Lemon Law

The Lemon Law is very unique to the United States, even though many other countries wish they had something similar. It protects car buyers from purchasing useless cars (known as “lemons”) that breakdown or are otherwise rendered useless after the contract is signed. But the Lemon Law differs from state to state, as we shall explain here.

Do All States Have a Lemon Law?

All states have some form of Lemon Law, whereby specific types of car are required to be serviced, repaired and warrantied to an extent. Some states are more forgiving than others though and where you live will play a significant role in how easy this process will be for you.

California is generally regarded as one of the best for this law, but the fact that one group of South Bay Lemon Law attorneys have become one of the fastest growing legal firms in the region suggests that there are still dealers trying to wiggle free of these laws at every chance they get.

Are All Vehicles Covered?

It’s rare that all vehicles will be covered and in most states there are a number of exceptions. Typically these include mopeds, motorcycles and generally anything not described as a car or van or designed for the purpose of transporting people on streets or in parks as opposed to roads.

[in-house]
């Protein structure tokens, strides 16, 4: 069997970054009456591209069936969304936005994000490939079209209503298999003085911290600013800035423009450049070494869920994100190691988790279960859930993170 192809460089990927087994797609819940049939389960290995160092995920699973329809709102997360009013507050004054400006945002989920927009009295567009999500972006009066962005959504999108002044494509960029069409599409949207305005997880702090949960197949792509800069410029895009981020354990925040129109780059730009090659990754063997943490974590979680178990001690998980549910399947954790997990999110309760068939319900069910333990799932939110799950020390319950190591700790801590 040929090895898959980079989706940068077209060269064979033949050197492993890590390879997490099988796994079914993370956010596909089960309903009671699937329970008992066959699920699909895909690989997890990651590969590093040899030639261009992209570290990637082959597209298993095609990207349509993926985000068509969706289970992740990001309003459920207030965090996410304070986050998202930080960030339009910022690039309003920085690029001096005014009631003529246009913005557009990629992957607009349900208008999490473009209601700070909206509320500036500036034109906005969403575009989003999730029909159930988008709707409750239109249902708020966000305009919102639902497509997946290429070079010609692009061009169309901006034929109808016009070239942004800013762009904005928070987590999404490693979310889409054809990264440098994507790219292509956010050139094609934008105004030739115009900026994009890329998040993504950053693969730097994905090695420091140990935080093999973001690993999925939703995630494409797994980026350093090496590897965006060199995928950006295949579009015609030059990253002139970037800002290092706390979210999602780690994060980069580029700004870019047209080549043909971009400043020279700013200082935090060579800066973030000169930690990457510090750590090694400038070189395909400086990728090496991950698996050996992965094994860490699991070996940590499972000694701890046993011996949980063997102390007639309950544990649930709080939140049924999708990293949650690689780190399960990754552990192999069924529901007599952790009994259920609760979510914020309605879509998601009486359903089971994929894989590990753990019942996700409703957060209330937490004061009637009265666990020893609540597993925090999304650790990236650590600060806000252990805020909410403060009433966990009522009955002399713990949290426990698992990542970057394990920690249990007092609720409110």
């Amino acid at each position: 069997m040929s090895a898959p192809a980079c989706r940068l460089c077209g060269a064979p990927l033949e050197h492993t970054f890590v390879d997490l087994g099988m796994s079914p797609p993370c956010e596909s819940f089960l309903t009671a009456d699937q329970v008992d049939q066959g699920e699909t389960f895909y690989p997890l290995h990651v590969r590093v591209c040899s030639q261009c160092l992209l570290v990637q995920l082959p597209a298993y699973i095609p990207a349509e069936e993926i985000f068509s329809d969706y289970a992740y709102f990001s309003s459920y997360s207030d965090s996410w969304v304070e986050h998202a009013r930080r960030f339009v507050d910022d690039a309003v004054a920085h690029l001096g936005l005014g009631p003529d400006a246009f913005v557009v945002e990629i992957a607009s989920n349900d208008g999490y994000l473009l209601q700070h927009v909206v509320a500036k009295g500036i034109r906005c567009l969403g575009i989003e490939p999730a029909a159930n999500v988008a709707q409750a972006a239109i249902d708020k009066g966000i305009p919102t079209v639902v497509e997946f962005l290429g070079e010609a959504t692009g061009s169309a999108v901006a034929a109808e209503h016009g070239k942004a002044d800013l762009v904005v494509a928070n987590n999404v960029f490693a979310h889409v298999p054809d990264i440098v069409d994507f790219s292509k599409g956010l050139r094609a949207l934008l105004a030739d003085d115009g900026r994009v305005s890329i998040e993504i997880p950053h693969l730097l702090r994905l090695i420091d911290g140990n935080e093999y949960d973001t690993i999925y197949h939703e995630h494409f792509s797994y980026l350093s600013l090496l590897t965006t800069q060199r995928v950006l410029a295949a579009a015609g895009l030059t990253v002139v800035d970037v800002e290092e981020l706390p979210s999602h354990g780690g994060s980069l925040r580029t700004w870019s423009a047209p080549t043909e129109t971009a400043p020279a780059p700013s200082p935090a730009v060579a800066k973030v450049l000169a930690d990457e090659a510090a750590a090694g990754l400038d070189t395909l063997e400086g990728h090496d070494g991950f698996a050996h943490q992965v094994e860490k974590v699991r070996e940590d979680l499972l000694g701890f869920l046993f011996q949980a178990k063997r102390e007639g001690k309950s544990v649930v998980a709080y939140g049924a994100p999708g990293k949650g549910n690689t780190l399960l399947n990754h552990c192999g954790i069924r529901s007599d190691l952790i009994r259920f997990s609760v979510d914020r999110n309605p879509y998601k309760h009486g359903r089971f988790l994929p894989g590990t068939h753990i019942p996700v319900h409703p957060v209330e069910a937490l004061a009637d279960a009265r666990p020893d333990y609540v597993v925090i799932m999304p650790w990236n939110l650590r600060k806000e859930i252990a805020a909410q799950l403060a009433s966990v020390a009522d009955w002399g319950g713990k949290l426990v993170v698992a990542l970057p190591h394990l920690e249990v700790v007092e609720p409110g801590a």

There are also weight restrictions. In Louisiana, for instance, you are covered for all vehicles under 10,000 pounds, with an exception for motor homes and motorbikes.

States with the Longest and Shortest Lemon Law Allowances

Most states have a warranty period based on a set number of miles or a set number of years. In Alaska and Kansas you have 1 year regardless of how many miles you do, but in Alabama and Kentucky you have 1 year or 12,000 miles, which ever one comes first. Some states have 18 months to a year, with mileage of between 15,000 and 20,000, and the one that has the longest warranty period is Maine, which allows for 3 years or 18,000 miles.

Best and Worst Repair Periods

In Maryland only 1 repair attempt is allowed in the braking and steering system, but 4 are allowed elsewhere. 4 seems to be a common length across the board, with others allowing for 3. There is also an “out of service” timeframe that differs from between 15 and 30 depending on which state you are in.

Is the Lemon Law in Other Countries?

In the UK they have no such law and the same applies across the EU and in all other countries for that matter. EU countries do have Consumer Goods Protection, which applies to all purchases and basically states that something should be fit for use, but this law isn’t as straightforward as the Lemon Law and used cars end up slipping through loopholes.

The US often falls behind the EU when it comes to safety and regulations, which is why we have so many issues with dangerous ingredients in our foods, but this is one instance in which the US law trumps the EU one and one instance where the latter can learn from the former.

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